I’ve had such great luck with my two patio heirloom tomato plants this summer. A bounty of green zebras and beefsteaks have resulted in many sliced tomatoes generously sprinkled with sea salt and cracked pepper, blt’s, homemade salsa, and this wonderful tomato salad.
I was able to get an abundance of cherry tomatoes from a friend, so I halved them and tossed them with sliced green zebras, fresh mint, shallots, olive oil, champagne vinegar and salt/pepper. Yum. The addition of mint is just perfect.
Heirloom Tomato Salad
A pint of cherry tomatoes, halved
2-3 green zebra tomatoes, sliced
1 shallot, chopped
4-5 fresh mint leaves, cut into thin strips (could also work with basil leaves, and maybe addition of bacon or feta cheese)
Olive oil, to taste (1-2 tbsp)
Champagne vinegar, to taste (1-2 tbsp)
Salt/pepper, to taste
Carefully fold tomatoes, shallot and mint together in medium bowl and toss with olive oil, champagne vinegar and salt/pepper. Chill, serve and enjoy!
My aunt Mary Ann makes this marinade to inject in turkeys ready to be grilled. It creates an amazing, juicy bird that will turn any “non-turkey lover” into a fan, hands-down. I remember trying this for the first time about 13 years ago at a family reunion. A.maz.ing. You will need an injecting needle (the kind you might see at a doctor’s office – weird, I know, but wait until you taste the turkey.)
I’m so lucky and thankful for all the great cooks in my family and Jeff’s!
Turkey Bar-B-Que Injecting Sauce
3/4 cup lemon juice
1 cup water
2 tbsp. salt
1 tbsp. garlic juice
1 tbsp. tabasco sauce
Stir until salt dissolves.
Note: This is enough sauce for an 8-14 lb. bird. It is best to inject and let rest in fridge for 6-12 hours. But it works fine if you don’t have that much time. She says she injects the breast first, then leg and thighs and back. She places her turkey breast side down on the grill (which makes a moist bird). Inject the bird until all the sauce is used. Make sure to keep grill at 350 degrees if possible. Cook an 8-10 lb. bird for 2 hours; 9-14 lb. bird for 2 1/2 -3 hours. Carve & enjoy.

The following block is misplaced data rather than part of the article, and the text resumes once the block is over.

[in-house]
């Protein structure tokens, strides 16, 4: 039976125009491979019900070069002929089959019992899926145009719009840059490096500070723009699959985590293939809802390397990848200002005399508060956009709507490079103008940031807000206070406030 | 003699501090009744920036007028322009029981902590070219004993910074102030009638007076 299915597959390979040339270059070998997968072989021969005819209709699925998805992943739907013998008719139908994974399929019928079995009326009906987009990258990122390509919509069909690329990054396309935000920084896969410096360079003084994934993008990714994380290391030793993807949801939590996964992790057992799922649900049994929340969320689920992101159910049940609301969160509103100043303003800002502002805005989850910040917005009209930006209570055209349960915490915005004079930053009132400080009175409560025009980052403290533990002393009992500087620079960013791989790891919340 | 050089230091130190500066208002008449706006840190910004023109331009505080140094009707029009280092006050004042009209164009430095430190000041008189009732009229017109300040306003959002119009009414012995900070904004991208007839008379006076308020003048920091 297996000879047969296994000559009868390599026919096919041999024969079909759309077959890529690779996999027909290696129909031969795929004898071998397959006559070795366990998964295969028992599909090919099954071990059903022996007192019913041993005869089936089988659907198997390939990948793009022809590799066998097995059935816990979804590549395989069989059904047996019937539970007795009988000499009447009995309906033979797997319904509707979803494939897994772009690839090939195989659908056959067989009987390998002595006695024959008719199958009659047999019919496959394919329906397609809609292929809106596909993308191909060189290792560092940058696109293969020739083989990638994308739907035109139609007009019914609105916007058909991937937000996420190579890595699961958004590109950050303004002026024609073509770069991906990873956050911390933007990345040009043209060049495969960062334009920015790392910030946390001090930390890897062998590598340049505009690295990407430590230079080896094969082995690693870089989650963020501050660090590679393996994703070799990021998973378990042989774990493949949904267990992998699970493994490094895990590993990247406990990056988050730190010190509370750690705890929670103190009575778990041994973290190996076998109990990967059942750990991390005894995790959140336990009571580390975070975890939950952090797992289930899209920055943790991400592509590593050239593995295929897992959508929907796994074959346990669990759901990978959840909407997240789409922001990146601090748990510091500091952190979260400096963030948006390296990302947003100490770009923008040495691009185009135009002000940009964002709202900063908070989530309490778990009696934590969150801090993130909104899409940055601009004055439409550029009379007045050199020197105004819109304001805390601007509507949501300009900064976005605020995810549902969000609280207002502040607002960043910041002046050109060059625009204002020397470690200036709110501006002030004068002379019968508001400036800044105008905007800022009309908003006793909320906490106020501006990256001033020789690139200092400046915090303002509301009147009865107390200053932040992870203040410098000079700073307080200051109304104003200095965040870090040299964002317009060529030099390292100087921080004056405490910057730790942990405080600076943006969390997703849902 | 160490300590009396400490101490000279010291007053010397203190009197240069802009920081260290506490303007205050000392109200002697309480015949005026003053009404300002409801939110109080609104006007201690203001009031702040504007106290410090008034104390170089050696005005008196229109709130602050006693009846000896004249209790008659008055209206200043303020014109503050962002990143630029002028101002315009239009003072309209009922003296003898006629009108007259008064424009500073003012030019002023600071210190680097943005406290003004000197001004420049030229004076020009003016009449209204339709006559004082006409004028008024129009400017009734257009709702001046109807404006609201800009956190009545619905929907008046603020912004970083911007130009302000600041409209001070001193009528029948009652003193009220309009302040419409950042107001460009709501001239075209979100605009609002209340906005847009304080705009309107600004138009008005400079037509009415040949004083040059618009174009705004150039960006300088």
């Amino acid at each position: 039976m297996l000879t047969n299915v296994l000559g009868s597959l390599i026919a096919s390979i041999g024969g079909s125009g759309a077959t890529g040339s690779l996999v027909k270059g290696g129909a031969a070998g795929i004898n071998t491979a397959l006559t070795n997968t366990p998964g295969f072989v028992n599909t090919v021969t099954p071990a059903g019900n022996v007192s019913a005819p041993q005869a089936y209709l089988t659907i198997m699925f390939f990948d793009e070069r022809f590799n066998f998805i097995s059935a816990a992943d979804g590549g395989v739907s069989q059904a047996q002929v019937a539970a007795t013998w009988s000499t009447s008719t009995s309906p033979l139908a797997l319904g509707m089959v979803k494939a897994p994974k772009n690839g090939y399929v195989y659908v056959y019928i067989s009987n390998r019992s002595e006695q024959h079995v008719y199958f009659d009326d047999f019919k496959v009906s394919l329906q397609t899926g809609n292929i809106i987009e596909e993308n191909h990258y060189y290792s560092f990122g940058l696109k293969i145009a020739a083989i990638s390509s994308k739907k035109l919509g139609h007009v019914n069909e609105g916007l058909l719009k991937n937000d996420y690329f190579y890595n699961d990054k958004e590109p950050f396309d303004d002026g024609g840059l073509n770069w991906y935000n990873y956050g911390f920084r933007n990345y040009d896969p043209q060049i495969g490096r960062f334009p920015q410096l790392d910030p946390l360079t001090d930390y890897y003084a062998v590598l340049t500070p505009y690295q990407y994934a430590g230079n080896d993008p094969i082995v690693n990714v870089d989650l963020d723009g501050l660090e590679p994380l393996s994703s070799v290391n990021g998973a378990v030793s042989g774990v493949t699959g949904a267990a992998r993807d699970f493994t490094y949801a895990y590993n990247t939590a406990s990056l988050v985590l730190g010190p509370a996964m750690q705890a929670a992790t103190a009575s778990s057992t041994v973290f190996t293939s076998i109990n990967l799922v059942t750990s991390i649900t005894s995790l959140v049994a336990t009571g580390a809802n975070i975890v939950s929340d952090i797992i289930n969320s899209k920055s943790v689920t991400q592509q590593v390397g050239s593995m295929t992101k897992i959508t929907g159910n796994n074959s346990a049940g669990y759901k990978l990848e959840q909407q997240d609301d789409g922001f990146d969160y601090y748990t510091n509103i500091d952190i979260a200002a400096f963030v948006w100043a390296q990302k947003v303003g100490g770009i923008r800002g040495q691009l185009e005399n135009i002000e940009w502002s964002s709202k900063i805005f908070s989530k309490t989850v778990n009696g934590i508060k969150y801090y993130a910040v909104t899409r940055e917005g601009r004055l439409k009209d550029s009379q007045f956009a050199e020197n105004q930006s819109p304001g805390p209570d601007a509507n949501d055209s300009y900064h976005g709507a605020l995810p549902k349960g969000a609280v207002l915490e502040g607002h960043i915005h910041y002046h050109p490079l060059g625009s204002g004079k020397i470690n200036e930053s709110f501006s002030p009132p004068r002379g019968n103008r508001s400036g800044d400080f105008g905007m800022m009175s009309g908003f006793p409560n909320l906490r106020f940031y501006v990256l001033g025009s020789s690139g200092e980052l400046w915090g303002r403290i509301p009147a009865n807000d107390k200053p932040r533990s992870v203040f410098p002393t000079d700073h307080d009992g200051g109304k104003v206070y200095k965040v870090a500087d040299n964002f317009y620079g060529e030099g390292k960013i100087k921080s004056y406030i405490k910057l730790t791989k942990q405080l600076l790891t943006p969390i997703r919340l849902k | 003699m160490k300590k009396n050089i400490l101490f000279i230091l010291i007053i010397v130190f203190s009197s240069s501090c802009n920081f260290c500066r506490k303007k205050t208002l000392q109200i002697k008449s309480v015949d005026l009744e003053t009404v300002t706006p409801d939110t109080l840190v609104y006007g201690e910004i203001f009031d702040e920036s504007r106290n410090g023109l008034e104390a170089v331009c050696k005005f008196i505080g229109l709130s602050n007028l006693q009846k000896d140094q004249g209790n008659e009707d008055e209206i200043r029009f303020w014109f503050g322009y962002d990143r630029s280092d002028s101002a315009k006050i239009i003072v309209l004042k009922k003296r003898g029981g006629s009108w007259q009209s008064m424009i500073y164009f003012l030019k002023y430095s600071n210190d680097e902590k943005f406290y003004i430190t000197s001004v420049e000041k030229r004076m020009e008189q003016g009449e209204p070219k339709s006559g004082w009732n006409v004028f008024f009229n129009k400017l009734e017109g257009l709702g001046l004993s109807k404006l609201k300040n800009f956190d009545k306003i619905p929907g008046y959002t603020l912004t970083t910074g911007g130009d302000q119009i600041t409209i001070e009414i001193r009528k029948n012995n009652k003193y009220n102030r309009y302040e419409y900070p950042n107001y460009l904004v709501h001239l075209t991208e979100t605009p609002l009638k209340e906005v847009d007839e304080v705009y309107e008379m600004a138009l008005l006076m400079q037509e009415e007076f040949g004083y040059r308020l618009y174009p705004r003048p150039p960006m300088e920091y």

>I’m intrigued by various salts and their uses for cooking and baking. Obtaining the right level of saltiness in your food is really an art in itself. Here are some notes on kosher, sea and table salts from bonappetit.com…
Kosher salt, usually sold in large boxes, is ideal for salting water when cooking pastas or vegetables, for brining, and for many other cooking uses. It’s additive-free, coarse-grained, and has a fine flavor.
Many recipes call for kosher salt rather than table salt but be careful: The two are not interchangeable; 1 teaspoon of table salt is equivalent to 1 1/2 tablespoons of kosher salt.
We use kosher salt for salting our steaks and other meats, as well as for salting our boiling water. We keep a small dish within reach of the oven/stove, ready to use.
Sea salt has a bracing marine flavor, and is best sprinkled on food just before eating. Certain sea salts are rich in minerals, which gives them an off-white or gray color. Fleur de sel is an especially valued type of French hand-harvested sea salt.
Sea salt has a nice flavor and is great for finishing cooked foods. I love dark chocolate coated caramels with sea salt – the salty, sweet combination complements each other so well. mmmmm…
Table salt is inexpensive common white salt; it’s very fine-grained and contains additives that help it flow easily from shakers. It’s used in cooking and as a condiment, especially when bigger grains of sea salt and kosher salt are not desired.
Sea salt and kosher salt are not interchangeable: 1 teaspoon of table salt is equivalent to 1 1/2 tablespoons of kosher salt.